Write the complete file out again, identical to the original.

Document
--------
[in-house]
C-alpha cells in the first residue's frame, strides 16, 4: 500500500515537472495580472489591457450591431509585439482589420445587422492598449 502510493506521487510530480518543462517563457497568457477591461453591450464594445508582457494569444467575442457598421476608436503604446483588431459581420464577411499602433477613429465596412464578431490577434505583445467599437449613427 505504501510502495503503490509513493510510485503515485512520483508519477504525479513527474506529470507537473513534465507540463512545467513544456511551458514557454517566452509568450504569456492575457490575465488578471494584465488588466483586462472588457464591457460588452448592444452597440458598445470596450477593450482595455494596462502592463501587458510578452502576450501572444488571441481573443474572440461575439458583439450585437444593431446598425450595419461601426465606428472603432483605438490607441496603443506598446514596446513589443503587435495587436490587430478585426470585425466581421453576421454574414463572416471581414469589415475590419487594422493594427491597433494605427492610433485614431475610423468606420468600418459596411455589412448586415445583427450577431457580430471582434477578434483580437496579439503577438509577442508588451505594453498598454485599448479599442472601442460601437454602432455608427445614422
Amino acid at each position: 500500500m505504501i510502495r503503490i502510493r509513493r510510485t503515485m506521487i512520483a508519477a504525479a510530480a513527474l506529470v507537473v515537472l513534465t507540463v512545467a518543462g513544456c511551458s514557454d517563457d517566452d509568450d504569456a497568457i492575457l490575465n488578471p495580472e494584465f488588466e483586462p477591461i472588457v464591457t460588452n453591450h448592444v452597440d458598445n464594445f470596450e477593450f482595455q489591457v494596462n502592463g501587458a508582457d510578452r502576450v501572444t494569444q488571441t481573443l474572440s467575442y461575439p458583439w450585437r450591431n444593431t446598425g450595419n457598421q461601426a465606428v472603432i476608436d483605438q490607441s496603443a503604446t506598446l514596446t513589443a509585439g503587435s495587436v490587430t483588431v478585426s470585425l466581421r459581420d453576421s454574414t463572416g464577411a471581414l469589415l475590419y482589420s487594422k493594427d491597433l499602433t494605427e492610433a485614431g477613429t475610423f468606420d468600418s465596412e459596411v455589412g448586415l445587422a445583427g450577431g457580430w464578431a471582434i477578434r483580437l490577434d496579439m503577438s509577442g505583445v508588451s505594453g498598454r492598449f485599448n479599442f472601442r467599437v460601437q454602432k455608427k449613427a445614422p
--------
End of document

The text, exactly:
[in-house]
C-alpha cells in the first residue's frame, strides 16, 4: 500500500515537472495580472489591457450591431509585439482589420445587422492598449 502510493506521487510530480518543462517563457497568457477591461453591450464594445508582457494569444467575442457598421476608436503604446483588431459581420464577411499602433477613429465596412464578431490577434505583445467599437449613427 505504501510502495503503490509513493510510485503515485512520483508519477504525479513527474506529470507537473513534465507540463512545467513544456511551458514557454517566452509568450504569456492575457490575465488578471494584465488588466483586462472588457464591457460588452448592444452597440458598445470596450477593450482595455494596462502592463501587458510578452502576450501572444488571441481573443474572440461575439458583439450585437444593431446598425450595419461601426465606428472603432483605438490607441496603443506598446514596446513589443503587435495587436490587430478585426470585425466581421453576421454574414463572416471581414469589415475590419487594422493594427491597433494605427492610433485614431475610423468606420468600418459596411455589412448586415445583427450577431457580430471582434477578434483580437496579439503577438509577442508588451505594453498598454485599448479599442472601442460601437454602432455608427445614422
Amino acid at each position: 500500500m505504501i510502495r503503490i502510493r509513493r510510485t503515485m506521487i512520483a508519477a504525479a510530480a513527474l506529470v507537473v515537472l513534465t507540463v512545467a518543462g513544456c511551458s514557454d517563457d517566452d509568450d504569456a497568457i492575457l490575465n488578471p495580472e494584465f488588466e483586462p477591461i472588457v464591457t460588452n453591450h448592444v452597440d458598445n464594445f470596450e477593450f482595455q489591457v494596462n502592463g501587458a508582457d510578452r502576450v501572444t494569444q488571441t481573443l474572440s467575442y461575439p458583439w450585437r450591431n444593431t446598425g450595419n457598421q461601426a465606428v472603432i476608436d483605438q490607441s496603443a503604446t506598446l514596446t513589443a509585439g503587435s495587436v490587430t483588431v478585426s470585425l466581421r459581420d453576421s454574414t463572416g464577411a471581414l469589415l475590419y482589420s487594422k493594427d491597433l499602433t494605427e492610433a485614431g477613429t475610423f468606420d468600418s465596412e459596411v455589412g448586415l445587422a445583427g450577431g457580430w464578431a471582434i477578434r483580437l490577434d496579439m503577438s509577442g505583445v508588451s505594453g498598454r492598449f485599448n479599442f472601442r467599437v460601437q454602432k455608427k449613427a445614422p